The New York Stereoscopic Company
The New York Stereoscopic Company was founded in the beginning of 1858. It is unclear who was behind the firm, but their first address was that of the publishing house Wiley & Halsted (351, Broadway).
The company produced its own stereoviews, but also distributed those of a the main French photographers and publishers, including Claude-Marie Ferrier, Clouzard et Soulier, Jules Couppier. Apart from architectural scenery of the world, the firm also sold "domestic scenes", such as courtship, marriage, married life, sports and plays.
Another business the firm pursued was that of taking stereoscopic portraits of groups which was shot against the specially constructed sets of painted scenery. A group could comprise up to 50 people, but 10 or 12 were "more convenient".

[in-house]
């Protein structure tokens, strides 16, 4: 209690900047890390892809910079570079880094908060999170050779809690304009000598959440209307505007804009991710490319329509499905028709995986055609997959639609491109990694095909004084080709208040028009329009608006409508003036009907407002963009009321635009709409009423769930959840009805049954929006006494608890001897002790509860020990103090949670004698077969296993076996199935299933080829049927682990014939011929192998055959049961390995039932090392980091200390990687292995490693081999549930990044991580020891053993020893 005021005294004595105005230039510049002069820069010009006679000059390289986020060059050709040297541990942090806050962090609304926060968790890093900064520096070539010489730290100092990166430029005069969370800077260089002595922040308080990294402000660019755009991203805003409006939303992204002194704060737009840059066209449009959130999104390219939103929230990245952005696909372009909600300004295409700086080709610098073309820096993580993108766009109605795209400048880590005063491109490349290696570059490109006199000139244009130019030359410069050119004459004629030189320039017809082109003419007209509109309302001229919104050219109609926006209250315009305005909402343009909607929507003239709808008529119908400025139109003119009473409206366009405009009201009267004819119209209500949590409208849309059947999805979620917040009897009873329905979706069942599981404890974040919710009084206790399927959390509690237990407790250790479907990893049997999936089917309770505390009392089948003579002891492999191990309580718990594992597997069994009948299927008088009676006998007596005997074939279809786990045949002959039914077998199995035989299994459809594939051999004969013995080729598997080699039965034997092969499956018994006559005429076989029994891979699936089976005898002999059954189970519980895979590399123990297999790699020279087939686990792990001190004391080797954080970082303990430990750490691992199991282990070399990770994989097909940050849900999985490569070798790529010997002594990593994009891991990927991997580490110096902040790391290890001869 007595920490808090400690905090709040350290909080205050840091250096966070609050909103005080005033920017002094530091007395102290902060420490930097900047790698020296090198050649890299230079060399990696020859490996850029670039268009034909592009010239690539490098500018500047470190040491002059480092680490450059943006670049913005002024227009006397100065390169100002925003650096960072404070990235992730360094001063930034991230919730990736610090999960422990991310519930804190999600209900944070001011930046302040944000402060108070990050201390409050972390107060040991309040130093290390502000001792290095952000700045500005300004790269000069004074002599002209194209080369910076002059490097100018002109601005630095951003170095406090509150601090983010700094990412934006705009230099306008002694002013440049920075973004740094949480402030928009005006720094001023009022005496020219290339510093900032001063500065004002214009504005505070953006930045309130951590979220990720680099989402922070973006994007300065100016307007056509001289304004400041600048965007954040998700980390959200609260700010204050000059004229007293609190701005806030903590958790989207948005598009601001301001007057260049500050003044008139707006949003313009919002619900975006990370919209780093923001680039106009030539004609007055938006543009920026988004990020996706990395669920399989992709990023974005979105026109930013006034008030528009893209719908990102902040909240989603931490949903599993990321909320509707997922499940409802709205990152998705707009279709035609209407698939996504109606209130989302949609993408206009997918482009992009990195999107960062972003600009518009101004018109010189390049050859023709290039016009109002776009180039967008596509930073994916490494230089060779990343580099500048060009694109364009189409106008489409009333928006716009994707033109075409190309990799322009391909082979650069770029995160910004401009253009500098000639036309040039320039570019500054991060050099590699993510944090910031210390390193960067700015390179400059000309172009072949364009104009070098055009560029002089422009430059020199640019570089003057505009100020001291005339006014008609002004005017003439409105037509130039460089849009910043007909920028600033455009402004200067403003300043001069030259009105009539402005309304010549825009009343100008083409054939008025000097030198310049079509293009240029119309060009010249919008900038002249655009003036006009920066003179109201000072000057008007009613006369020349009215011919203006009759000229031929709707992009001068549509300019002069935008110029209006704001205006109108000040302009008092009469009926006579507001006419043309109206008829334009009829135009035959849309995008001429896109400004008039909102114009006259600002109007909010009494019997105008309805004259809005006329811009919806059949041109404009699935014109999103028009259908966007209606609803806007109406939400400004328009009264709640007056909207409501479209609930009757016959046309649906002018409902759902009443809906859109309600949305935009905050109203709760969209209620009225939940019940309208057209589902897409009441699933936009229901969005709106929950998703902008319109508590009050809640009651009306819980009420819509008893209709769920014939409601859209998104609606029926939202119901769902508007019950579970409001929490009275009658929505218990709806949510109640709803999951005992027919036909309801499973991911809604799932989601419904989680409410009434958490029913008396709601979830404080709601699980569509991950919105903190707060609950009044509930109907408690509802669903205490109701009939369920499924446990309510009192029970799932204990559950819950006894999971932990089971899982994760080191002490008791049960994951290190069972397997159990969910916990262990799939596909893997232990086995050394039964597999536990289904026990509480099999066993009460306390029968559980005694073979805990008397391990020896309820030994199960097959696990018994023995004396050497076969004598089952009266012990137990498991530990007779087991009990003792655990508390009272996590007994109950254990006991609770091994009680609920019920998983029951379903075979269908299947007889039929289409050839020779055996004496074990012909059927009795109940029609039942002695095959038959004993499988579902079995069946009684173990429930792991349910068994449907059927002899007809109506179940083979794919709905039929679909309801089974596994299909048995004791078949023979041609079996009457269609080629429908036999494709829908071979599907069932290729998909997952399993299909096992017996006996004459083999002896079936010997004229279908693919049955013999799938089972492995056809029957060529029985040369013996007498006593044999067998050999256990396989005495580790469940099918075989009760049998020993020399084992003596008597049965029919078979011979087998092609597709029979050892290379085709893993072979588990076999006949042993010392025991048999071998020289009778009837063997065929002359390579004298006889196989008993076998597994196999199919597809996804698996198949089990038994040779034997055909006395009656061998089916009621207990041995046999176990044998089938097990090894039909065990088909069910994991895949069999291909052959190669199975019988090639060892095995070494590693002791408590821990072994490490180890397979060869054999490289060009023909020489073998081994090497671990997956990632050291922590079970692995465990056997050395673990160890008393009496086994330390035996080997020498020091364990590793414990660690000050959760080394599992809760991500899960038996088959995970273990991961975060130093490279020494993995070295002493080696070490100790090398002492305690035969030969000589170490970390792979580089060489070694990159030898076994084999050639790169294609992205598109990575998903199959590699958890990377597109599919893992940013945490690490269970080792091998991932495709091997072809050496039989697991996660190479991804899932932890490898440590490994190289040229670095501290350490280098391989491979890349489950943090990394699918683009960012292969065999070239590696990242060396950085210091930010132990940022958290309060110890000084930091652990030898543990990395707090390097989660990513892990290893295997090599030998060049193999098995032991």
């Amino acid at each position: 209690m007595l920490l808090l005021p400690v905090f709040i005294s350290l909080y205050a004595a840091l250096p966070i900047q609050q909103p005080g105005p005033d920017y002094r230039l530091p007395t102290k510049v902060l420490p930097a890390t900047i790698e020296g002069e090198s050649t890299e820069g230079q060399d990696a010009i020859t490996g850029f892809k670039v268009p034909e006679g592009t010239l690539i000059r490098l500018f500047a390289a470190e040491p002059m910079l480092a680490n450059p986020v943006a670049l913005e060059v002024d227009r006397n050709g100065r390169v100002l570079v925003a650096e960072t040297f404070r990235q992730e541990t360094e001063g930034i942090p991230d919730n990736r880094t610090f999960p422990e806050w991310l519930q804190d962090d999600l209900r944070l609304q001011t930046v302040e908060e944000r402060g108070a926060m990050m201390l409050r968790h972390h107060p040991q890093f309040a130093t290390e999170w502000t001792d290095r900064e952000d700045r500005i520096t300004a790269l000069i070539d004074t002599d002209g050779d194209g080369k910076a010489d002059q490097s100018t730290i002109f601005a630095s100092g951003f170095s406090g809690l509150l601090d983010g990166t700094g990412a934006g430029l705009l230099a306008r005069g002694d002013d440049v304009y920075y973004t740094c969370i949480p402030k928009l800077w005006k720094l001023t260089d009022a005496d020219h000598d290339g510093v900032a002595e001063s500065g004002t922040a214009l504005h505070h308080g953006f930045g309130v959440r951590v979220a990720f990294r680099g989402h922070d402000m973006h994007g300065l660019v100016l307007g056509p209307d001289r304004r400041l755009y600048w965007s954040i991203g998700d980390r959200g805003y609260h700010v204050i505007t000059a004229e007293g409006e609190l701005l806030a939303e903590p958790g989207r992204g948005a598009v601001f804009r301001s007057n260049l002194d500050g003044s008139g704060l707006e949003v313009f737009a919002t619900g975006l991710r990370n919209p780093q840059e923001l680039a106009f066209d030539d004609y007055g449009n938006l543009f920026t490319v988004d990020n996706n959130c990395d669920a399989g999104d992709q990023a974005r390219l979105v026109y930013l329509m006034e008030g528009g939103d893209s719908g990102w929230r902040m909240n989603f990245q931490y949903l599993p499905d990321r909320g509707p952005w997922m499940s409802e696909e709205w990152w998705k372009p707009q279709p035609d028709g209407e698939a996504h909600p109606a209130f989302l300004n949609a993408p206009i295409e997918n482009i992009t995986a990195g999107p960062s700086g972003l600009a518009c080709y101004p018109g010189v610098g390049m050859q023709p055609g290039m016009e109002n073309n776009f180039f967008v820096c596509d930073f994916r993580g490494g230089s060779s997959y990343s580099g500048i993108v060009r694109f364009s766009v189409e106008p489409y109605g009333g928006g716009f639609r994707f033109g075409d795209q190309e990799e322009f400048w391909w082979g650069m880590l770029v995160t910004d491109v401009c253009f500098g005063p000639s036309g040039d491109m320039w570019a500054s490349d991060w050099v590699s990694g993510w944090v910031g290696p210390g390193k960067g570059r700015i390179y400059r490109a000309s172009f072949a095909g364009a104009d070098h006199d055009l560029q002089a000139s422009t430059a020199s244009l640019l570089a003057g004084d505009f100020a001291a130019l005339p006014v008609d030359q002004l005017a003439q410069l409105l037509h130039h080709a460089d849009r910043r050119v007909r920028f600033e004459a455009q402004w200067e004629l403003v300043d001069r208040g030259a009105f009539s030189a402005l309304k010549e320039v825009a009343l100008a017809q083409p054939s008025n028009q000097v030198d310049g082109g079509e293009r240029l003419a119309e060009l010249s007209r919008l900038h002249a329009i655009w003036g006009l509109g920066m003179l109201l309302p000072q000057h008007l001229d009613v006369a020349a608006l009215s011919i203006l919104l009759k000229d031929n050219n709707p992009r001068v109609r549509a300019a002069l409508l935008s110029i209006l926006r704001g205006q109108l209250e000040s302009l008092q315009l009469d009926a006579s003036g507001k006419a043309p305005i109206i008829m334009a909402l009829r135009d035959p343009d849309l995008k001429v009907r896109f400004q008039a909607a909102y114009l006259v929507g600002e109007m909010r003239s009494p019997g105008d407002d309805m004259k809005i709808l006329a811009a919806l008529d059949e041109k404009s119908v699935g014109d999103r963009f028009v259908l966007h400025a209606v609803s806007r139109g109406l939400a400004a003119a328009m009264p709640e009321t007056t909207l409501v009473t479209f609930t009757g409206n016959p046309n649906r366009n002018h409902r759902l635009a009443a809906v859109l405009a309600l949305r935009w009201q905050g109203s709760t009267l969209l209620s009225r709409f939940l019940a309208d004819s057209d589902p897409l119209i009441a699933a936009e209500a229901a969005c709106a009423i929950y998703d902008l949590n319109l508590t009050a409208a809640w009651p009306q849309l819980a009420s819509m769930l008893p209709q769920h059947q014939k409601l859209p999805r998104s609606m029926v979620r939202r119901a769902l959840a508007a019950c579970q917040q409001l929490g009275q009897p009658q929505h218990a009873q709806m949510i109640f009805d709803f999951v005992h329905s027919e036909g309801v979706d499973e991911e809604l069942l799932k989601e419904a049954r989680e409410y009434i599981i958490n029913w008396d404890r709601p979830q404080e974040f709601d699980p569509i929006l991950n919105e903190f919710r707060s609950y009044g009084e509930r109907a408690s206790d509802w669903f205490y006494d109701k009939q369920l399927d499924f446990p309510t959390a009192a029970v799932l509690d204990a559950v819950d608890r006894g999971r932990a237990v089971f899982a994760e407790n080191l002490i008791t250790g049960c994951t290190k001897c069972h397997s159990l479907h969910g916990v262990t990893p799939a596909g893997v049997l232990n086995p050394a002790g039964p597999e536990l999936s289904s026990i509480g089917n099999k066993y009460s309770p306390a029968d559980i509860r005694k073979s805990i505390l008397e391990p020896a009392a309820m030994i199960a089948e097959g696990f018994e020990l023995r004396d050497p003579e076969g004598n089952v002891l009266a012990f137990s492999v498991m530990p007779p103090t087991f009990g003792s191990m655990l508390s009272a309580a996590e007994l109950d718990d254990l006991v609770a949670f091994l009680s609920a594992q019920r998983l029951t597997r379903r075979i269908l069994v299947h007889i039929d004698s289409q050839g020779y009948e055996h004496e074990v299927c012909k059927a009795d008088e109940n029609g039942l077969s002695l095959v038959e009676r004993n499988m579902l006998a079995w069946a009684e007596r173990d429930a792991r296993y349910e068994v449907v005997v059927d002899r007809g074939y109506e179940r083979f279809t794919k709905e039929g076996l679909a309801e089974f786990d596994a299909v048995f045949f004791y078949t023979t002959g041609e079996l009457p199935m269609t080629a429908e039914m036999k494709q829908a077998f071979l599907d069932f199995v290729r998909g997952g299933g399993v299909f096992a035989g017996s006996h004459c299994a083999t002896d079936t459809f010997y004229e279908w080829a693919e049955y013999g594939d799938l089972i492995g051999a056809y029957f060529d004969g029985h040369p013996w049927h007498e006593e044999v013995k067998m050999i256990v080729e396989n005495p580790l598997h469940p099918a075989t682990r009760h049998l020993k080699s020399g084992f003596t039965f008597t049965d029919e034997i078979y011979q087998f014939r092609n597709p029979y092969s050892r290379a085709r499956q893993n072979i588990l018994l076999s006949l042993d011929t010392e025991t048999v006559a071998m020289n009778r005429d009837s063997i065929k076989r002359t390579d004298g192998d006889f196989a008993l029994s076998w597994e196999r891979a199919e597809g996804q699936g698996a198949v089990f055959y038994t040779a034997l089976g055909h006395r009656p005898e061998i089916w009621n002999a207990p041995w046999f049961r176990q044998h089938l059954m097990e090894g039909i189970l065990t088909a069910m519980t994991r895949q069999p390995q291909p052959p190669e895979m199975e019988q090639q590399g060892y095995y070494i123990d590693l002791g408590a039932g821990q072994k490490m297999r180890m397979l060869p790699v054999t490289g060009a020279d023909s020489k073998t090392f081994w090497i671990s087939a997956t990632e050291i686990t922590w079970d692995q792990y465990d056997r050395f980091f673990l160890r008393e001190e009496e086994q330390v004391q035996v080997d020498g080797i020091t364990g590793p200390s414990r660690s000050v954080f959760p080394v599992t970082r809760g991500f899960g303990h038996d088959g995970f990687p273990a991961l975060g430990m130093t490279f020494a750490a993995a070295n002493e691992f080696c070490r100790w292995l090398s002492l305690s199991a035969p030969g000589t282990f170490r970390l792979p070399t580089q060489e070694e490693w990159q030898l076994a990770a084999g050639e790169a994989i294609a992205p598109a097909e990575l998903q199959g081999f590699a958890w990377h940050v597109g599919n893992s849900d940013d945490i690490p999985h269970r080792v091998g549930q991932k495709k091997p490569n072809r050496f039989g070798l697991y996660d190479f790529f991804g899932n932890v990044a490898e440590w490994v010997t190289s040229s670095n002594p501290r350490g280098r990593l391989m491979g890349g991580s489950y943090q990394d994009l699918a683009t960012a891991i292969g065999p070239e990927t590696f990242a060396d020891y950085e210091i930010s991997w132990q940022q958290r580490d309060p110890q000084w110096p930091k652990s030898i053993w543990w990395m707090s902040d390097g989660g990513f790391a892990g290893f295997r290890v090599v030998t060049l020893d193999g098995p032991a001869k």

"These groups form the most charming pictures, and are represented in tableaux, such as sitters may desire - parlor, fireside, breakfast, nursery, etc., etc. Likeness guaranteed. "
In November of 1858 another large publishing house D. Appleton and Co. became the exclusive distributor and promoter of the stereoviews made by the New York Stereoscopic Co.
By the end of 1860 the company disappears from the advertising pages of New York newspapers, although D. Appleton itself continued to trade in stereoscopic pictures for some time.